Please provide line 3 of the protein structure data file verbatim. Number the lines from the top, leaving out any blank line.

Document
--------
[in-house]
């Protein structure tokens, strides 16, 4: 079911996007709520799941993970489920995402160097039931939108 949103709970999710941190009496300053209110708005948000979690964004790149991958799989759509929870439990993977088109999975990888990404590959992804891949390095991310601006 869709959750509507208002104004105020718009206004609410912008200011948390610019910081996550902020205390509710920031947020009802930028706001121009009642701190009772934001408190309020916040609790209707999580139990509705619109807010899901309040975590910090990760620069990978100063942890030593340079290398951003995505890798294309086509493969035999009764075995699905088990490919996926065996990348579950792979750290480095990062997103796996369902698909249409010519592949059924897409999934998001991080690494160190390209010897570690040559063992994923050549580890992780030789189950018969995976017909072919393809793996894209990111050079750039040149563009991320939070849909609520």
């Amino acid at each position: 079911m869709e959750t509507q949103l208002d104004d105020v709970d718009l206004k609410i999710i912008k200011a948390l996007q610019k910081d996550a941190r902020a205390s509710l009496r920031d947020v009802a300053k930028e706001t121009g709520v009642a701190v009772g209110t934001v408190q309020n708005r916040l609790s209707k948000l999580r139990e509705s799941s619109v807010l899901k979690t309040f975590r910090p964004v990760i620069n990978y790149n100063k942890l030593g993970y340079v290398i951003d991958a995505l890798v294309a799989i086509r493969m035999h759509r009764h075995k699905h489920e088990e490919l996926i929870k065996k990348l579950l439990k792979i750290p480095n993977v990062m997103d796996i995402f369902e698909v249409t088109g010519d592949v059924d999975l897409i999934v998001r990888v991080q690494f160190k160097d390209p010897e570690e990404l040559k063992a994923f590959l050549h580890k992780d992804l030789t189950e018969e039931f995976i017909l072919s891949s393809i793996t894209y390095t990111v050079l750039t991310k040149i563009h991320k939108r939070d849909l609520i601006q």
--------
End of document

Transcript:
């Amino acid at each position: 079911m869709e959750t509507q949103l208002d104004d105020v709970d718009l206004k609410i999710i912008k200011a948390l996007q610019k910081d996550a941190r902020a205390s509710l009496r920031d947020v009802a300053k930028e706001t121009g709520v009642a701190v009772g209110t934001v408190q309020n708005r916040l609790s209707k948000l999580r139990e509705s799941s619109v807010l899901k979690t309040f975590r910090p964004v990760i620069n990978y790149n100063k942890l030593g993970y340079v290398i951003d991958a995505l890798v294309a799989i086509r493969m035999h759509r009764h075995k699905h489920e088990e490919l996926i929870k065996k990348l579950l439990k792979i750290p480095n993977v990062m997103d796996i995402f369902e698909v249409t088109g010519d592949v059924d999975l897409i999934v998001r990888v991080q690494f160190k160097d390209p010897e570690e990404l040559k063992a994923f590959l050549h580890k992780d992804l030789t189950e018969e039931f995976i017909l072919s891949s393809i793996t894209y390095t990111v050079l750039t991310k040149i563009h991320k939108r939070d849909l609520i601006q």